A Nation Worth Dying For

It was Herbert Hoover who said: “Older men declare war. But it is youth that must fight
and die. And it is youth who must inherit the tribulation, the sorrow, and the triumphs that are the aftermath of war.”

I am of the considered opinion that the apathy of our war-weary soldiers transcends matters of conditions of service or the question of whose weapon is superior between the army and the terrorists. I believe that, more than any other factor, patriotic zeal, backed by
transformational leadership, is the missing element in our nationbuilding experience. It is why, for instance, the underdog army led by George Washington defeated the established British Army in the American War of Independence.

Therefore, the real problem is the absence of a compelling enough reason to lay down one’s life for one’s country. The pertinent question is: What kind of nation will the
Nigerian soldier be willing to pay the ultimate price for, if need be, and what kind of nation do the Nigerian people deserve to live in?

A nation worth dying for must have sacrificial, inspirational leaders. When our country’s lawmakers earn close to $40,000 per month in a nation where 152 million Nigerians live on less than $2 per day; when government officials claim over N241 billion annually as
unaccounted for security votes in a nation that has become the “poverty capital of the world;” when the minimum wage is far from meeting minimal needs and the nation’s workers appear to strike for a living; when a people cannot look to their leaders, or listen to them, or watch them live their lives, and find a reason to look to the future irrespective of the difficulties of today, I highly doubt our young people will consider such a nation worth dying for

A nation worth dying for must value human capital development. When a nation’s tertiary education system is shut down for months such that students who enter for a four-year course invariably make plans for extra years; when our public universities are inundated with dilapidated facilities and antiquated study materials; when doctorate degree holders queue up to be interviewed as truck drivers; when 13.2 million of our young citizens are categorised as “out of school,”54 it is unlikely that our young people will consider such a
nation worth dying for.

A nation worth dying for must have people-centric governmental structures. When large bureaucracies based in Abuja and far removed from the people gulp the lion’s share of the country’s expenses; when the tiers of government that are closest to the people cannot deliver basic goods; when the state government lacks the constitutional powers to provide security for its endangered populace, or to generate income from its resources to improve the lot of its impoverished people; when the local government office in the neighbourhood is nothing but a redundant administrative appendage of distant political forces, rather than a facilitator of community development, I doubt that the people will consider such a nation worth dying for.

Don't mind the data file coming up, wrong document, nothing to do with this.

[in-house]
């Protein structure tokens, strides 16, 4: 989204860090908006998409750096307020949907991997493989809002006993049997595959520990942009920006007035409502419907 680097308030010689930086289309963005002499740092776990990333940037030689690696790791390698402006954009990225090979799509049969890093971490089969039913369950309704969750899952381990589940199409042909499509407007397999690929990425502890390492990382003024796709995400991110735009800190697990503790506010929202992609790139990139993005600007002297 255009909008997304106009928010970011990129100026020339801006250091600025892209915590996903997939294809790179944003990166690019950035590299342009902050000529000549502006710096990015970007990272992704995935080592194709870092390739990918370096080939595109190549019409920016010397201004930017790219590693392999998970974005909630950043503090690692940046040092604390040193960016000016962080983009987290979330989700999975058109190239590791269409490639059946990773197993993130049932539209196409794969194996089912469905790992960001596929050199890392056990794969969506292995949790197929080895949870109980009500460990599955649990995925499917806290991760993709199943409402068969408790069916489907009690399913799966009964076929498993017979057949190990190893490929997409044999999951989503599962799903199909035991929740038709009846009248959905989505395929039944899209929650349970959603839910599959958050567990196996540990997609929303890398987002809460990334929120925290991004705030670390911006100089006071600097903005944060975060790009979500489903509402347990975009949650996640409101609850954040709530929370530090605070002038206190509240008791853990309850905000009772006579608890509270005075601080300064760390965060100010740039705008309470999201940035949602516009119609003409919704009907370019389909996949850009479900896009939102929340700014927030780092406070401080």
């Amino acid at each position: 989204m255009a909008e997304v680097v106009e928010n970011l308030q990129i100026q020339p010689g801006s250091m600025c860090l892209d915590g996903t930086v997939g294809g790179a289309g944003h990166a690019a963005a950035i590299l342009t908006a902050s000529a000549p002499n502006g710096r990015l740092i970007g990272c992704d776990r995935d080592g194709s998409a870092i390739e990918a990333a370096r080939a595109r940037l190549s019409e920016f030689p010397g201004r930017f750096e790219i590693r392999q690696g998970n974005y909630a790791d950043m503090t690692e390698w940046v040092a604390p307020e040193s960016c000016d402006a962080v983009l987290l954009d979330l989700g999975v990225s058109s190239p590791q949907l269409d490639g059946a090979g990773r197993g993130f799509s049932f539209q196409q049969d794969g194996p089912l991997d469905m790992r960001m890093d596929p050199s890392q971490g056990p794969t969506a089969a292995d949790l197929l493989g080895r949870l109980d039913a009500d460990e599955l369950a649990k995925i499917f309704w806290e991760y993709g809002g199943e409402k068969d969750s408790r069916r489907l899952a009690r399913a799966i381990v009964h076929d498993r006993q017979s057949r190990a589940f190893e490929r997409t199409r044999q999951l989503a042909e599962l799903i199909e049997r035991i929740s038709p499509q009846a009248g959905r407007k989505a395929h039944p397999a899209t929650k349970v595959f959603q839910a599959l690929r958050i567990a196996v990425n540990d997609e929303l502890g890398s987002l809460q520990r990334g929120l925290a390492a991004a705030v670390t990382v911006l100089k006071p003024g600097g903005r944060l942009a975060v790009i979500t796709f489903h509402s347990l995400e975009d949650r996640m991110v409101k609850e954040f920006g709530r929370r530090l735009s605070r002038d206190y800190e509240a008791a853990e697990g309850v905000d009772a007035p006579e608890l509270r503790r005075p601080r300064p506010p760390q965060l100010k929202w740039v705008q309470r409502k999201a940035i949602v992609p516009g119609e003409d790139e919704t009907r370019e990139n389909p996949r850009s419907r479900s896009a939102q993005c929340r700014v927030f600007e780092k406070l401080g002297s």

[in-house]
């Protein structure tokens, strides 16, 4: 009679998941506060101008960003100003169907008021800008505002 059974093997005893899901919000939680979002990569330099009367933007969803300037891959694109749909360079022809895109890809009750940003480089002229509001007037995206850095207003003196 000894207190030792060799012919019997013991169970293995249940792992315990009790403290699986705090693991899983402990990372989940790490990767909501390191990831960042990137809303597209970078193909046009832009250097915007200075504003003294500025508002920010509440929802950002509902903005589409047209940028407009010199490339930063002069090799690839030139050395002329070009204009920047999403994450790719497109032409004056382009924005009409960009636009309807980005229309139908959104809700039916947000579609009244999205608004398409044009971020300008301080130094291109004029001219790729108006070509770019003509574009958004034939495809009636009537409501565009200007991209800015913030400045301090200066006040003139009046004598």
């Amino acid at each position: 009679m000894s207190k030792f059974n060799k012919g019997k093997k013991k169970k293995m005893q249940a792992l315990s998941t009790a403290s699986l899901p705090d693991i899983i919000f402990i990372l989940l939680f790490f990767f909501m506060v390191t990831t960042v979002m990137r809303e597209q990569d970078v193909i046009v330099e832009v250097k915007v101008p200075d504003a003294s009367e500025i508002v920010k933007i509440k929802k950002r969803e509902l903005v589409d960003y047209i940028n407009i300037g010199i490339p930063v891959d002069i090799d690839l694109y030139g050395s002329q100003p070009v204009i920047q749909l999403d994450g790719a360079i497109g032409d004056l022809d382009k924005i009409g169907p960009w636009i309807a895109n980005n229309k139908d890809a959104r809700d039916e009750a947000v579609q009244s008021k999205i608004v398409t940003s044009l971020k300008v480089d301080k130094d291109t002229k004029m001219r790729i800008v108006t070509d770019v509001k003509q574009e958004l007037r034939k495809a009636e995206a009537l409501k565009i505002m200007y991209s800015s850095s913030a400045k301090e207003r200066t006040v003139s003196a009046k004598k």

A nation worth dying for must have critical infrastructure. When citizens lack basic amenities such as electricity and clean water; and when a nation’s roads, railways and airports require a unique brand of long-suffering; when the cities of other nations provide much higher standards of living than one’s own country, it is very likely that the people of that nation would be more concerned with relocating because they “cannot come and go and die.”

A nation worth dying for must place a premium on the health of its citizens. When a nation’s healthcare system is failing and its hospitals are poorly equipped, such that its hospitals are some of the most dangerous places in the world to give birth55 and children die during childbirth at an alarming rate; when government officials and others who can afford it would rather seek treatment abroad than in the local hospitals, then you can take it to the bank that the people of that nation would scarcely want to die for a country they can hardly bear to give birth in.

A nation worth dying for must prioritise the interests of its people. “America First” is how President Donald Trump puts it. The late Senator John McCain took it a step further: “We are Americans first, Americans last, Americans always.”

When a country is quick to give away its territory to look good before the world rather than staunchly defend its land and people; when a country exports some of its brightest brains and imports the bare necessities60; when a nation cannot stand up to other countries but makes excuses when its citizens are being massacred by xenophobic mobs, it is unlikely that the citizens of that country will consider it an honour to put their lives on the line to defend her unity and uphold her honour and glory.

A nation worth dying for must be bound by a strong political ethos that confers on that nation a unifying and integrated identity. When the fabric of a nation is torn apart by the politics of division such that violent clashes, political murders and character assassination are what dominates election periods while issues are relegated to the background; when banditry becomes the synonym for the politics of a nation such that the only factor that unites politicians is the greedy feasting on the so-called national cake; when the political arena is ideologically distorted, such that there is no robust debate on diversity
of strategies to improve the lives of the ordinary people; when corruption and falsehood dominate the political space, with politicians quick to make promises they do not intend to keep, it is most unlikely that the people of that nation would want to lay down their lives for their country.